As straightforward as it may seem, simply asking voters who of the more than 20 Democratic presidential candidates they plan on supporting in the upcoming primaries is not a great way to identify which candidate is in the best position to win.
With over 20 candidates and a handful of potential candidates in the field, it is increasingly difficult to identify support for candidates. If surveyors use a traditional vote choice question, then the only information identified is who is the number one candidate. This is obviously important, but as candidates drop out it isn’t clear how votes will move around. Another option is asking which candidates a voter is considering supporting. This provides more detail about the potential support for a candidate, but does not necessarily indicate preferences between different candidates. Ideally, we would like know the degree of support each candidate has that includes both its intensity and its breadth. Read More
It is time to face an urgent crisis with the spirit of public service that is deeply embedded in our American tradition. That is why today I am calling for creation of a Community Conservation and Climate Corps that will help mobilize the American people to rise to the defining challenge of our time: defeating climate change.
America rose to the challenge of the Great Depression under President Franklin Delano Roosevelt, who created the Civilian Conservation Corps (CCC) in April 1933 that put Americans to work to “conserve our precious natural resources.” President Roosevelt correctly predicted that the CCC “will pay dividends to the present and future generations.” In proposing the creation of the Peace Corps, in 1960, President John F. Kennedy recognized that America held an “immense reservoir of such men and women – anxious to sacrifice their energies and time and toil to the cause of world peace and human progress.” Read More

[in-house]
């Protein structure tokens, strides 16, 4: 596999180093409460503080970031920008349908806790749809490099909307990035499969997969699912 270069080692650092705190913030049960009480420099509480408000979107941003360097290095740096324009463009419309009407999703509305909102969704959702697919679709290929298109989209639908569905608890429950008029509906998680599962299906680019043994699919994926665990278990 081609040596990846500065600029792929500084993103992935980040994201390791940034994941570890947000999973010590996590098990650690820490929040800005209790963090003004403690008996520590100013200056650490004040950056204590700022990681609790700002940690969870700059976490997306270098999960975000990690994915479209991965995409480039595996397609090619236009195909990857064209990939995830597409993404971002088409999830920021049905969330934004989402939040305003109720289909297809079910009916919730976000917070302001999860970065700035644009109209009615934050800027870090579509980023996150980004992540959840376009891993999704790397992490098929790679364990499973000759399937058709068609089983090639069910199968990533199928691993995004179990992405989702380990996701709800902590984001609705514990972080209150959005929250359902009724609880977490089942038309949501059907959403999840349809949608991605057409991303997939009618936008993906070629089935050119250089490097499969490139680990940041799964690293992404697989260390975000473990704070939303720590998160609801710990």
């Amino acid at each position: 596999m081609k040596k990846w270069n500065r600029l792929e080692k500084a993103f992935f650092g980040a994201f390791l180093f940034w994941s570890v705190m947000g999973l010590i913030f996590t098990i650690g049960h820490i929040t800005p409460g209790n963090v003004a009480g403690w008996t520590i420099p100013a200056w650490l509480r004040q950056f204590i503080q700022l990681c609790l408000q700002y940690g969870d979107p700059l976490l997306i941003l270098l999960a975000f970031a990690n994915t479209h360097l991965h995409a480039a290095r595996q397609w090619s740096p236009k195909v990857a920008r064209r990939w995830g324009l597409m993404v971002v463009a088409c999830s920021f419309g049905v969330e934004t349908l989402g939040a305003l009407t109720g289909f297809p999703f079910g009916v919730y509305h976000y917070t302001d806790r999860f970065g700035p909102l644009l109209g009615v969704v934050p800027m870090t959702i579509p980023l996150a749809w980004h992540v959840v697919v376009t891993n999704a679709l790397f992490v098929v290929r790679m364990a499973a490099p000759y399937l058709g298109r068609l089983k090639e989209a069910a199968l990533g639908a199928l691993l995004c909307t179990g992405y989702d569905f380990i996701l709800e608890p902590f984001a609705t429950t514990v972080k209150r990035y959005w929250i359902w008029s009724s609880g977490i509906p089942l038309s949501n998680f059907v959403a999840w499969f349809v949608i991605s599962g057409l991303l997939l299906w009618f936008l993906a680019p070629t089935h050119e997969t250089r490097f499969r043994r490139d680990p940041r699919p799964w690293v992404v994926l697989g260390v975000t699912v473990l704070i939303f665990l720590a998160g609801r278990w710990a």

Interpreting election results is tricky because there is no way to know for sure exactly which voters voted for which candidates. Exit polls and other types of surveys are useful, but come with disadvantages and often are only available for a few high profile race. Another option is to analyze aggregate data such a precinct level results, where precinct characteristics are used in regressions on the aggregate vote share of a candidate. This also has problems, primarily from the fact that it is often misleading to attempt to draw conclusions about individual behavior from aggregated information.
This post outlines another option, where an individual-level model for candidate choice is fit to precinct level voting data. This is made possible by a voter file, which contains records of who voted in each election along with various characteristics about them -- including which precinct they live in. The nice thing about this method is that a survey isn’t needed (although a survey could be incorporated if one is available), and the model is constructed at the individual-level as opposed to the aggregate-level. This partially alleviates some of the problems that arise from working with aggregated data, although we are still stuck with aggregated vote choice data. Ideally, we would like to use survey data in conjunction with election returns to understand the electorate, as other organizations have done. However, we contend that our method is substantially better than analyzing aggregated data for instances where surveys are not available. Read More